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hold in its warm state; when cooled it will | Every thing contains its regulated quantity not hold so much ; the excess, therefore, of latent heat-a body in the form of air must part company, and be condensed again; more than a liquid, and a liquid more than clouds rapidly form, and as the condensation a solid. Latent heat is a sensible beat mysgoes on in this region with immense rapidity, teriously transformed, used in the processes down comes the discarded vapor in the of nature, swallowed up, become insensible. original state of water, out of which it had Water contains more of this, then, in the been raised; down it comes, a hogshead in state of a thin vapor than in the condensed each drop. Sudden precipitation, and the form. When, therefore, clouds form, heat violent rubbing against each other, of two that was used up and made latent is restored air currents unequally warmed, develops and rendered sensible; that is one reason electricity, and then in this zone you can why cloudy weather is warm. After a hear such thunder, and behold such lightning, shower, the whole earth is moist, and evapas we quiet folks at home are never plagued oration takes place on the entire surface. with.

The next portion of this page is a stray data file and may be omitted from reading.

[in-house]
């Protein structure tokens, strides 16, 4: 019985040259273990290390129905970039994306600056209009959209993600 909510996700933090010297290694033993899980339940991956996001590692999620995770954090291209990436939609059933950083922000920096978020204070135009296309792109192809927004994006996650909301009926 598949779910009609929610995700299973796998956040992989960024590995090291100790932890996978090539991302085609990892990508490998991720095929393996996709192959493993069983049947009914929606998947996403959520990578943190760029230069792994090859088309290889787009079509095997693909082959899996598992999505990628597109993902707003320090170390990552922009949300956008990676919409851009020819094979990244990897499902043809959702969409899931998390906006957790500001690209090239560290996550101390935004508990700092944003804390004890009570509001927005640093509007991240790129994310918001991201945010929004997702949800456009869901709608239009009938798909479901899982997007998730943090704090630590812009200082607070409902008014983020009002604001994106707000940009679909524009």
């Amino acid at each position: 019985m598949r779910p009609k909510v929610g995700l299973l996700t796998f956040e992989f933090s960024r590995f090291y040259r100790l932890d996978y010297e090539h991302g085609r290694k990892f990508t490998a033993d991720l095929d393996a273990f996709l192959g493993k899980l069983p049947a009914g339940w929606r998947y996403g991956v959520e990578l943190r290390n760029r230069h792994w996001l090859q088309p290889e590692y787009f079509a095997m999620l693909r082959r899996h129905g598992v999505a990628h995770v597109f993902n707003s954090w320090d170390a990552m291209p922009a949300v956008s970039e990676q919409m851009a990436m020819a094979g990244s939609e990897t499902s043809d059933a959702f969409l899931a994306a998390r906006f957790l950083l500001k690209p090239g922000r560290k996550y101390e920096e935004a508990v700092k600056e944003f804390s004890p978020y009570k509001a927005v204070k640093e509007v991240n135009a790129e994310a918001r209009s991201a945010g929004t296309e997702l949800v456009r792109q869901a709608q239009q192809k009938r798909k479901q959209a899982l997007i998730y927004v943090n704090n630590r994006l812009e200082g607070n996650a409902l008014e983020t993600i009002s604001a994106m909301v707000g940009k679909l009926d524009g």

Water, to become vapor, seizes, appropriates, We may stop here to remark that in all and thrusts into the latent form some of the climates this is the whole theory of rain. sensible heat lying in its neighborhood, and, Our present weather is sufficient illustration. therefore, a coolness or a chill succeeds the There was a noisy wind from the southwest rain. But there is chill, also, during the this May morning—a wind from the warm rain-fall, when the condensation is at its regions which has come over the sea loaded greatest; how is that? Doubtless you know with vapor. Though violent, it felt warm that air and water conduct heat but badly. to the face; but in the sky were scattered | You could not heat a tub of water from the clouds, and the wind veered frequently to top, and the sea retains through all seasons wards the north with sudden showers, one a remarkable imperturbability as to its temof which pelted upon Tom. It was a contest perature. So you, or the sun, cannot heat between the southwest current, and a cur any amount of air from the top; but the rent from the north, which now and then sun's rays that reach the earth warm that, forced a way down, and where it did so, and it retains the warmth, and radiates it cooled the atmosphere, and obliged it to part back again; and so it is the heat of the with some of its vapor, either in the form of sun sent from our own earth which fills clouds or rain. The winds are quiet now, the air about us. If we walked on such and if you look out, you will see that the high stilts as to raise our mouths and noses fight is over, and the southwest beaten after far above the sod, we should be very glad all its crowing; north wins. You see by the to have our stilts cut shorter; for the radiant smoke that there is a north wind, which, be- heat lessens as we rise from the earth's suring a cold polar current, cannot hold, in an face, in proportion no less rapidly than light expanded state, one half of the vapor brought lessens as we quit a candle; and at any disinto our atmosphere by the southwest. The tance from the earth the atmosphere is very north wind, therefore, marks its victory by cold. So rain descending from the cold a general precipitation; the whole sky is heights brings a chill with it. So clouds uniformly clouded, and a steady rain falls, that cover over the earth and prevent its and will fall, until the balance is restored heat from radiating into space, but rather When the north wind has turued out of the reflect it back again, act as a blanket does sky all the vapor that it cannot manage, we over a man's warm body when he is in bed, shall bave fine weather, until a warm wind and so we have a second reason why it is interferes. The warm wind, then, must warm-close-in cloudy weather. bleed some drops before it gains possession, Since water retains in a remarkable debut, having conquered, will possess a sky con gree an even temperature, and land heats taining less than its due quantity of vapor; and cools in correspondence with all changes therefore precipitation will not be continued. of the sun, it follows that where land and The southwest wind, however, soon brings water are comming led, inequalities of temmoisture with it; and then, if the noon be perature will be various and frequent; every fine, clouds form at evening, when the tem- inequality being the cause of a wind, and perature falls, and it may rain at night the water supplying copious material for